This past fall, I wrote my senior history thesis on the history of the University of Dallas and its place within the context of Catholic higher education in post-WWII America. As such, I spent a large amount of time in our school’s archives, as well as interviewing alumni, faculty and former and current administrators. I uncovered many interesting and little-known anecdotes about our school. The University News has asked me to do a series of pieces highlighting the most fascinating of these.
In 1984, a group of University of Dallas seniors from Madonna Hall took it upon themselves to preserve the raucous, untamed and eccentric spirit of the student body that defined much of campus life in the ‘60s and ‘70s.
The main product of their ambitions was “The Groundhogiad” or “The Fougerroussey,” a UD-tailored, 470-line parody of the “Telemachia” in the “Odyssey.” The poem was written by Joe Kelly (’84), now professor of English at the College of Charleston, and his accomplice, Mark Devlin (’84), along with the help of other Madonna men, in their last semester at UD. It was penned at a time when the Reagan administration was working to raise the drinking age for good, and a new administration at UD was confining all on-campus alcohol consumption to the Rathskellar and discouraging excessive Groundhog celebrations.
The parody finds the heroic Dr. Jim Fougerousse (’67), former dean of students and head of the Rome program for many years, who helped start Groundhog as an undergrad, returning to save UD from the “suitors” of the new administration, such as UD’s first provost, Dr. John Paynter.
Dr. Louise Cowan, who started the Lit Trad sequence, plays the Athenian role, and Sybil Novinski, who ran much of the day-to-day business of the university at the time, is Penelope. Telemachus travels to Gregory, Madonna and Theresa Halls in search of stories of his father and is met by men of the class of 1984 and others, such as Peter Blute (’82), father of now-junior Tom Blute and former Rome RA Peter Blute. Other characters found within the story are Dr. John Norris and Dr. Gregory Roper, who were seniors at the time of the Groundhogiad’s conception.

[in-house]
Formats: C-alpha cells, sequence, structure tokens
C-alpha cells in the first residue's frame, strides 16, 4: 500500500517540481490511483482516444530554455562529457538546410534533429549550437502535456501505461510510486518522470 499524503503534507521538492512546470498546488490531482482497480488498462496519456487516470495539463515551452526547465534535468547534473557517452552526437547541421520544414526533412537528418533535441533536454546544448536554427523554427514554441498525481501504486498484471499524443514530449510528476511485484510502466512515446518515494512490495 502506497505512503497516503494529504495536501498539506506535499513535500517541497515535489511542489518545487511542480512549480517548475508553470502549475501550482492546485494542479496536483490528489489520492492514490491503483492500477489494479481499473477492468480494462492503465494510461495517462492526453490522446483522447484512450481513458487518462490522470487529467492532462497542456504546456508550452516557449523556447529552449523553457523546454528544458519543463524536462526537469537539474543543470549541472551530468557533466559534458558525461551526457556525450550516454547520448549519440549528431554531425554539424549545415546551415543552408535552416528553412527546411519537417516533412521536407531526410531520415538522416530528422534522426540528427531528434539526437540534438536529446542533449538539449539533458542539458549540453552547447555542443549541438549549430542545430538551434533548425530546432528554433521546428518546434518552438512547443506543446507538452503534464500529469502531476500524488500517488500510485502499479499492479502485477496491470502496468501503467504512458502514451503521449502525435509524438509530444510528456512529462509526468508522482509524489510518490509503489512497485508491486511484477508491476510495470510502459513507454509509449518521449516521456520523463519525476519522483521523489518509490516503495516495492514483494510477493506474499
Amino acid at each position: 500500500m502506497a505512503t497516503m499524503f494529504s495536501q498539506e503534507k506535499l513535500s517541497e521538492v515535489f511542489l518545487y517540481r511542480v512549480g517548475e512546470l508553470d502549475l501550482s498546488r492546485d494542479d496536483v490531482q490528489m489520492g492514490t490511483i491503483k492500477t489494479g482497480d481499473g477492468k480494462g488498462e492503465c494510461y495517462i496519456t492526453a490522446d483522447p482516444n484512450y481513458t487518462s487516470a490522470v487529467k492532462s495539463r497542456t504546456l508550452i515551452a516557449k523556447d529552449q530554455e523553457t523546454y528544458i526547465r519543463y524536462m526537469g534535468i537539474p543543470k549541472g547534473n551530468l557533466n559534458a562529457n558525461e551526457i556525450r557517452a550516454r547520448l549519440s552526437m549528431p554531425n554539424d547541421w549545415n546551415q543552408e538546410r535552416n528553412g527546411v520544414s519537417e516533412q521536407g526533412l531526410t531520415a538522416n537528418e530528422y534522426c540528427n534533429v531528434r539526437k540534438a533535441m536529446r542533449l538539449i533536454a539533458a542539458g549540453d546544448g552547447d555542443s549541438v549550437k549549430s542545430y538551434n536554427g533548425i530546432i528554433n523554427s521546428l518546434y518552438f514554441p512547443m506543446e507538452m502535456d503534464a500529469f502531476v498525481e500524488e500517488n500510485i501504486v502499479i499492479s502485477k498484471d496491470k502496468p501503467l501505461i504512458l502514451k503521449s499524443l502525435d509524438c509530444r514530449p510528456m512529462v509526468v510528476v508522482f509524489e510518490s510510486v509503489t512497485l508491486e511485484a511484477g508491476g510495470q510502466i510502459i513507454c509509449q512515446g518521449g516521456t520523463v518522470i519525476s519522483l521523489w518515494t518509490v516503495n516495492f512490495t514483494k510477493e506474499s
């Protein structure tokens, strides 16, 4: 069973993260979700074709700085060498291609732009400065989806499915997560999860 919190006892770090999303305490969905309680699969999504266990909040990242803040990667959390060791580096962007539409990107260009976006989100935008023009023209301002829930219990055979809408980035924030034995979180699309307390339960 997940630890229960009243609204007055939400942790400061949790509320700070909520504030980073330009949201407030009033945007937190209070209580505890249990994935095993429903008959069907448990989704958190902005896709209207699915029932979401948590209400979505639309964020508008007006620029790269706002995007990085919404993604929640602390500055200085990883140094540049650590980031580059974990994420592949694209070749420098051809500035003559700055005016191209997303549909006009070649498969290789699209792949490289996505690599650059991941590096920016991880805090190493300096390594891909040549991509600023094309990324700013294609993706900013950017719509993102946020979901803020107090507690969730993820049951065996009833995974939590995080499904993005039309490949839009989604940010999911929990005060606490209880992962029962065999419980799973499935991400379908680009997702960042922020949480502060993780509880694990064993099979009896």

More than an act of goofy defiance against the new administration, the work was the seniors’ last ode to the UD Groundhog celebration and the legend of a man that had shaped their UD life.
“We knew the Fougerousse myth before we met the man,” Kelly said. “In the darkest hours of night, when only the 24-hour Denny’s was open, our minds too exhausted to sleep, dumb ideas and profound reeling together, we would sit on the floor of Madonna Hall and talk, a clan of 20 or 30. Peter Blute was king: RA of the first floor, full black beard and shining eyes. His voice held us together … Pete told us about Fougerousse. His name was a talisman. Fougerousse: never Jim Fougerousse or Dr. Fougerousse. The way Durante degli Alighieri was always just Dante, he was just Fougerousse … He was legend to us, alive only in talk, because he wasn’t in Dallas. Like the new pope, he lived in Rome, and Rome was that arch through which gleamed the untraveled world.”
The authors sought not only to put into writing the great myth of “Fougi,” but also to make legends of themselves and their upperclassmen hero.
“There’s a glamour in seeing your name in print, and that bit of sheer egoism accounts for the catalogs of characters,” Kelly said. “ We took delight in enumerating ourselves, as if scratching our initials on the David’s butt … The upper-classmen already were gone when Mark and I wrote the poem, their memory dying with us, unknown to the ever-renewing crop of younger students. ‘Blute’ and ‘Moser’ were conjuring words from an old language only we knew. So we wrote down their names and sometimes a distinguishing phrase, a moustache or a gesture.”
If you would like to continue the myth of Fougerousse and the legends of the class of 1984, “The Groundhogiad” can be found at alumni.udallas.edu, the latest edition of the student publication “The Avant-Guard” (contact email@example.com) or at campfire readings in woods near you.